The dimensionless Reynolds number is important in predicting patterns in fluid behavior. The Reynolds number, abbreviated as Re, determines whether the fluid flow is laminar or turbulent. It is one of the most important controlling parameters in all viscous flows in which a numerical model is chosen based on a pre-calculated Reynolds number. Although the Reynolds number includes both static and kinetic fluid properties, it is specified as a flow property because dynamic conditions are studied. In physics, the Reynolds number is the ratio of inertial forces to viscous forces. This ratio distinguishes laminar flows from turbulent flows.
The Reynolds number is a useful parameter for predicting whether a flow condition will be laminar or turbulent because it represents the ratio of inertial forces to viscous forces. It is calculated by multiplying a characteristic length by a characteristic velocity and dividing the result by the kinematic viscosity. When viscous forces are dominant (low Re, slow flow), they are enough to maintain all of the fluid particles in line, resulting in a laminar flow. Even very low Re indicates viscous creeping motion with negligible inertia effects. Turbulent flow occurs when inertial forces dominate viscous forces (when the fluid flows faster and Re is greater). The transition from laminar to turbulent flow is influenced by factors such as surface geometry, surface roughness, free-stream velocity, surface temperature, and fluid type, among others.
Osborn Reynolds discovered that the flow regime in a fluid is primarily determined by the ratio of inertia forces to viscous forces. When viscous forces are dominant (low Re, slow flow), they are sufficient to keep all fluid particles in line, and the flow is laminar. Turbulent flow occurs when inertial forces dominate viscous forces (when the fluid flows faster and Re is greater). The formula for the Reynolds number determines whether the fluid will be turbulent or laminar. If the fluid flow has a Reynolds number greater than 4,000, it is considered turbulent. Reynolds number is unitless and is represented by the symbol Re. The Reynolds number is one of the most important controlling parameters in any viscous flow in which a numerical model is chosen based on a pre-calculated Reynolds number.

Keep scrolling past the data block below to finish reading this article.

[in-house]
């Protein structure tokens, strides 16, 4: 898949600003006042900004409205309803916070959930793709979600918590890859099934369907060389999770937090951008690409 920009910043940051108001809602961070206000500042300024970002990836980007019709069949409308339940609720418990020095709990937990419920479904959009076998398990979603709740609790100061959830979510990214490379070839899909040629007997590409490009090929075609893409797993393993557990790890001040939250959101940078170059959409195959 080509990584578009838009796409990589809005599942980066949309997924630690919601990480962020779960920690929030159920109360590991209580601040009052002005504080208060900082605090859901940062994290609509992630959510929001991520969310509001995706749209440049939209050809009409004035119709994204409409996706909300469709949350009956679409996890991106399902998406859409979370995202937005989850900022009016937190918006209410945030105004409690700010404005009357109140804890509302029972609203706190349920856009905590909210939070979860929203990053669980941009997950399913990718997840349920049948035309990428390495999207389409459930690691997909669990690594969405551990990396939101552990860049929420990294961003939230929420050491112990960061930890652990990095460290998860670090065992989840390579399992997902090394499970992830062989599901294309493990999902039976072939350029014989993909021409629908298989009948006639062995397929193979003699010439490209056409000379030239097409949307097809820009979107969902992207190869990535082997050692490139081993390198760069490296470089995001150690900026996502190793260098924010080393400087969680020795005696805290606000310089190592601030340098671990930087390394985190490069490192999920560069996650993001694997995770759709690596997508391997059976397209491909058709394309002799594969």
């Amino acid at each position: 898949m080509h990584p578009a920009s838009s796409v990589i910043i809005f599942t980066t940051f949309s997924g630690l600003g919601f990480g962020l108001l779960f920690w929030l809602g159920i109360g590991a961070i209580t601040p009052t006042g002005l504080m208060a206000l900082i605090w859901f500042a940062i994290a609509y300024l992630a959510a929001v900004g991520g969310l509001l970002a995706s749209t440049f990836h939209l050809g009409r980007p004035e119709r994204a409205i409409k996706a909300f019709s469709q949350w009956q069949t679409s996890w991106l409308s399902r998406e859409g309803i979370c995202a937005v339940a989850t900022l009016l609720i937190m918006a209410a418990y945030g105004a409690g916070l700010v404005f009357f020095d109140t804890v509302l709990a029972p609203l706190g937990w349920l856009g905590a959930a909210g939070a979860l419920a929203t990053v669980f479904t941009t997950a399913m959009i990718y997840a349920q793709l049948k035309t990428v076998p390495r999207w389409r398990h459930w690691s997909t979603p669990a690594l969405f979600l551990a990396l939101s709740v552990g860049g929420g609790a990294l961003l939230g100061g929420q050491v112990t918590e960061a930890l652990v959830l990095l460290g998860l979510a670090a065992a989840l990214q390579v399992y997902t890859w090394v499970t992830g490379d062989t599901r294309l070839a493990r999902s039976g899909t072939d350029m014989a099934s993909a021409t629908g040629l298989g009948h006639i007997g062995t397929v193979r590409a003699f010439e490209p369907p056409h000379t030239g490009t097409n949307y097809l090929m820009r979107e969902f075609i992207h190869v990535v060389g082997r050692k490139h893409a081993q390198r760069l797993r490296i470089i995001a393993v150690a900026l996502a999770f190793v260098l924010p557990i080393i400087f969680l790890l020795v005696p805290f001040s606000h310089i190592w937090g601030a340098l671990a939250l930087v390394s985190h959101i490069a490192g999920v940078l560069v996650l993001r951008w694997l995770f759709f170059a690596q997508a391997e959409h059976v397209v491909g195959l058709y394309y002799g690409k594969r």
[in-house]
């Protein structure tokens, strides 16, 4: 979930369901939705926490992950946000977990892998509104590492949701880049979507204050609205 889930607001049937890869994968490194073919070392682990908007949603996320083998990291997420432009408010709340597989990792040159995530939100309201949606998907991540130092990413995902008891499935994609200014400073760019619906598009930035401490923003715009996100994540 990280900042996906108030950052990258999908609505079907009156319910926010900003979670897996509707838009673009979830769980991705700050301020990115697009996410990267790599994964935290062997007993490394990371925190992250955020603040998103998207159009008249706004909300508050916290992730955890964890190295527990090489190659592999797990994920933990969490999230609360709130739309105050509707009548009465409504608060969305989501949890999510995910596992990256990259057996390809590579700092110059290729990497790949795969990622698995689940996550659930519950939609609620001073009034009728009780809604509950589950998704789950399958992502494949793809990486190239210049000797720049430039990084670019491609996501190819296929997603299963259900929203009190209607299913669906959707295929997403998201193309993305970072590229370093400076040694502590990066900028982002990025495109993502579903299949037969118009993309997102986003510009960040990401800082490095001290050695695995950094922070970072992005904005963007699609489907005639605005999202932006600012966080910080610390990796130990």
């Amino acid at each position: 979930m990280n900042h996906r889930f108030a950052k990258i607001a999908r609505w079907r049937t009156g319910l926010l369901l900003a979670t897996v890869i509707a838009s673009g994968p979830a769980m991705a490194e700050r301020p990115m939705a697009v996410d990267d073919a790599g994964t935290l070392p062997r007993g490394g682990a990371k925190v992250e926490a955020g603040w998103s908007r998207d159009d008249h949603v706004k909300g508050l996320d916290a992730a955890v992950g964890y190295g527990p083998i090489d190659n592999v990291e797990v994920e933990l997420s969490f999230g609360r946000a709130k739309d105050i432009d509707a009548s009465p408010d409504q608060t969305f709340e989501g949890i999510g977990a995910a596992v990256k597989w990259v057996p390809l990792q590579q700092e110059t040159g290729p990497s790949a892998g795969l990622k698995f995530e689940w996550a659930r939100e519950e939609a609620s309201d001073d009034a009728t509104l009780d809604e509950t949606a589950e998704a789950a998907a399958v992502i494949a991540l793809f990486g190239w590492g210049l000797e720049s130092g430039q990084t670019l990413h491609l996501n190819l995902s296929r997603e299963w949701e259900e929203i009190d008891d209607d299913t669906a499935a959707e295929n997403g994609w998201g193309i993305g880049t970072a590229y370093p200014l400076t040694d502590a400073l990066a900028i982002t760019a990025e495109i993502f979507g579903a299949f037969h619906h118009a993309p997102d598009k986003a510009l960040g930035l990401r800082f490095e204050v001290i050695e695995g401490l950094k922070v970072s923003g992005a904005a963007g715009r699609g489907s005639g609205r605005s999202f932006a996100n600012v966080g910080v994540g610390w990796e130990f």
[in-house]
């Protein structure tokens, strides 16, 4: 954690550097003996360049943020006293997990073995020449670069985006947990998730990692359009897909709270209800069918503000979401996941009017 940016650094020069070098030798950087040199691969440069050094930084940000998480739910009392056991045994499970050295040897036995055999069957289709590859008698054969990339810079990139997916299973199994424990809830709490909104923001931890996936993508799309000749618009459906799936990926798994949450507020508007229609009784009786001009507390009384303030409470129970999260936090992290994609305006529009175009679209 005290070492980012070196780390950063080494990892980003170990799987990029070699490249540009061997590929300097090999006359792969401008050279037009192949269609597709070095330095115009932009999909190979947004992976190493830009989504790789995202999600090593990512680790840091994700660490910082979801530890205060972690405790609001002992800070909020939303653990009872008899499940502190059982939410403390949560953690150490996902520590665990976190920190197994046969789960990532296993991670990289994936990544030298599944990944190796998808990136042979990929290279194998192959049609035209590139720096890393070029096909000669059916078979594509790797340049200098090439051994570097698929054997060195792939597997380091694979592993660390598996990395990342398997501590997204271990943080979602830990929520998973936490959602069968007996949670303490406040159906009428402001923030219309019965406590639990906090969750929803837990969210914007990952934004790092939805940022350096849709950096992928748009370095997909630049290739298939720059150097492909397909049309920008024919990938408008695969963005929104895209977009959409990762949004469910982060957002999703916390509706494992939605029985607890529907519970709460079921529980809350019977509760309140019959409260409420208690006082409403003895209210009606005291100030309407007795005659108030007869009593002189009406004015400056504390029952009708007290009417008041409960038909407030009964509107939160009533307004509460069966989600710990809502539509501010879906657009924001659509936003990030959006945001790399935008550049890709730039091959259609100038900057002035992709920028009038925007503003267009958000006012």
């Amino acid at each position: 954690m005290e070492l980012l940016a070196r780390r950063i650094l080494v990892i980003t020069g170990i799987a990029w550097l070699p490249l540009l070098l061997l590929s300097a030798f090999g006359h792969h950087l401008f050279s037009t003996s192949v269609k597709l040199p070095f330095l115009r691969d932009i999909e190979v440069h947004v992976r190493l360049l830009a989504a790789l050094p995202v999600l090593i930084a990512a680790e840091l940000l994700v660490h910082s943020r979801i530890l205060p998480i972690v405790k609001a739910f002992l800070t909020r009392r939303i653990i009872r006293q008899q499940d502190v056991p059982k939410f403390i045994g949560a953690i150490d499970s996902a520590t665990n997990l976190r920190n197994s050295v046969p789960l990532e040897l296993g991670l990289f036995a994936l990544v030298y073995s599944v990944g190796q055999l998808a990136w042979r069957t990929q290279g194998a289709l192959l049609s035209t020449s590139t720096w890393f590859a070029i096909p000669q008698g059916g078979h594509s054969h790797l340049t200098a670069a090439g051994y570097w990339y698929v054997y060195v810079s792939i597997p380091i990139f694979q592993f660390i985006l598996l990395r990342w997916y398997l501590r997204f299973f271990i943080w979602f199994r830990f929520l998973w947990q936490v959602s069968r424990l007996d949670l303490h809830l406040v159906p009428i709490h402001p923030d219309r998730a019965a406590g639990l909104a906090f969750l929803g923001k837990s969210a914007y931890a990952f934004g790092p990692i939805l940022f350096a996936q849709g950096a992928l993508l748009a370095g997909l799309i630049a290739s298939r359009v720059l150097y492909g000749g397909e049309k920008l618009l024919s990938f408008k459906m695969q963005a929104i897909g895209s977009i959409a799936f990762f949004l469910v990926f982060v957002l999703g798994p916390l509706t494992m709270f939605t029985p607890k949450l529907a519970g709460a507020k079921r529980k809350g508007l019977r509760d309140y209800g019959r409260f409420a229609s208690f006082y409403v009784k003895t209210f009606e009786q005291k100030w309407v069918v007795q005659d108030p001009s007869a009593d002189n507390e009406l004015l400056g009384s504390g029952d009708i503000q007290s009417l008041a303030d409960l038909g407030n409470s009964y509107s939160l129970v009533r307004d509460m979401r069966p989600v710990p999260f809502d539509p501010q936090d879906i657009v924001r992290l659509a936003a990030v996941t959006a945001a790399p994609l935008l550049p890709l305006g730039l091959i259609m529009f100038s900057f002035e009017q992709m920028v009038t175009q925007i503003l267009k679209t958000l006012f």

The Reynolds number’s applicability varies based on the fluid flow’s characteristics, such as density variation (compressibility), viscosity variation (Non-Newtonian), internal or external flow, and so on. The crucial Reynolds number is an expression of the value used to define the transition between regimes, which varies depending on the flow type and shape. The critical Reynolds number for turbulent flow in a pipe is 2000, but the critical Reynolds number for turbulent flow over a flat plate, when the flow velocity is the free-stream velocity, is in the range of 1000 to 2000.
If the fluids are Newtonian, the Reynolds number also predicts the viscous behaviour of the flow. As a result, it’s critical to understand the physical situation in order to prevent making incorrect forecasts. Internal and external flows, as well as transition regimes, are the primary subjects of study for the Reynolds number. Fluids with a constant viscosity are known as Newtonian fluids. It makes no difference how much stress is applied to a Newtonian fluid if the temperature remains constant; it will always have the same viscosity. Water, alcohol, and mineral oil are just a few examples.
Reynolds Number Formula:
It is given by the following relation:
Reynolds Number = Inertial Force / Viscous Force
Re=ρVD / µ
Reynolds’ number is Re
ρ = the fluid’s density (in kilogrammes per cubic metre).
The flow velocity is denoted by the letter V.
The pipe diameter is D, and the fluid viscosity is µ .